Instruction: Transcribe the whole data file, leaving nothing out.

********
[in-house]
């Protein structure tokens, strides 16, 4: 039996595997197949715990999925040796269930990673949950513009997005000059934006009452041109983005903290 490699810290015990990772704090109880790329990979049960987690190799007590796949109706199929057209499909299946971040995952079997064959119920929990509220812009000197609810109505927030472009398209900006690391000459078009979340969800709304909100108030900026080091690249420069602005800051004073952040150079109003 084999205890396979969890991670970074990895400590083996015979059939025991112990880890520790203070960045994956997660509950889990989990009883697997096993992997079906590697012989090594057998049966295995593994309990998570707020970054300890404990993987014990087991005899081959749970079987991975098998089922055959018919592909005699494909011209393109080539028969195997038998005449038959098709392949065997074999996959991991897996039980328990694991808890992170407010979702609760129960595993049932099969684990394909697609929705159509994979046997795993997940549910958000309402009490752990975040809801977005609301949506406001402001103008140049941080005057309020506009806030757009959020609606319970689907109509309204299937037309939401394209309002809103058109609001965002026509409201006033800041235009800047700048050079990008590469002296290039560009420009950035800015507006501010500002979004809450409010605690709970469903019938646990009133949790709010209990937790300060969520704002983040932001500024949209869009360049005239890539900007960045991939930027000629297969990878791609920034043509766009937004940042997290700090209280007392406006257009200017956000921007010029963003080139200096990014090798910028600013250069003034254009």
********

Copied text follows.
[in-house]
């Protein structure tokens, strides 16, 4: 039996595997197949715990999925040796269930990673949950513009997005000059934006009452041109983005903290 490699810290015990990772704090109880790329990979049960987690190799007590796949109706199929057209499909299946971040995952079997064959119920929990509220812009000197609810109505927030472009398209900006690391000459078009979340969800709304909100108030900026080091690249420069602005800051004073952040150079109003 084999205890396979969890991670970074990895400590083996015979059939025991112990880890520790203070960045994956997660509950889990989990009883697997096993992997079906590697012989090594057998049966295995593994309990998570707020970054300890404990993987014990087991005899081959749970079987991975098998089922055959018919592909005699494909011209393109080539028969195997038998005449038959098709392949065997074999996959991991897996039980328990694991808890992170407010979702609760129960595993049932099969684990394909697609929705159509994979046997795993997940549910958000309402009490752990975040809801977005609301949506406001402001103008140049941080005057309020506009806030757009959020609606319970689907109509309204299937037309939401394209309002809103058109609001965002026509409201006033800041235009800047700048050079990008590469002296290039560009420009950035800015507006501010500002979004809450409010605690709970469903019938646990009133949790709010209990937790300060969520704002983040932001500024949209869009360049005239890539900007960045991939930027000629297969990878791609920034043509766009937004940042997290700090209280007392406006257009200017956000921007010029963003080139200096990014090798910028600013250069003034254009």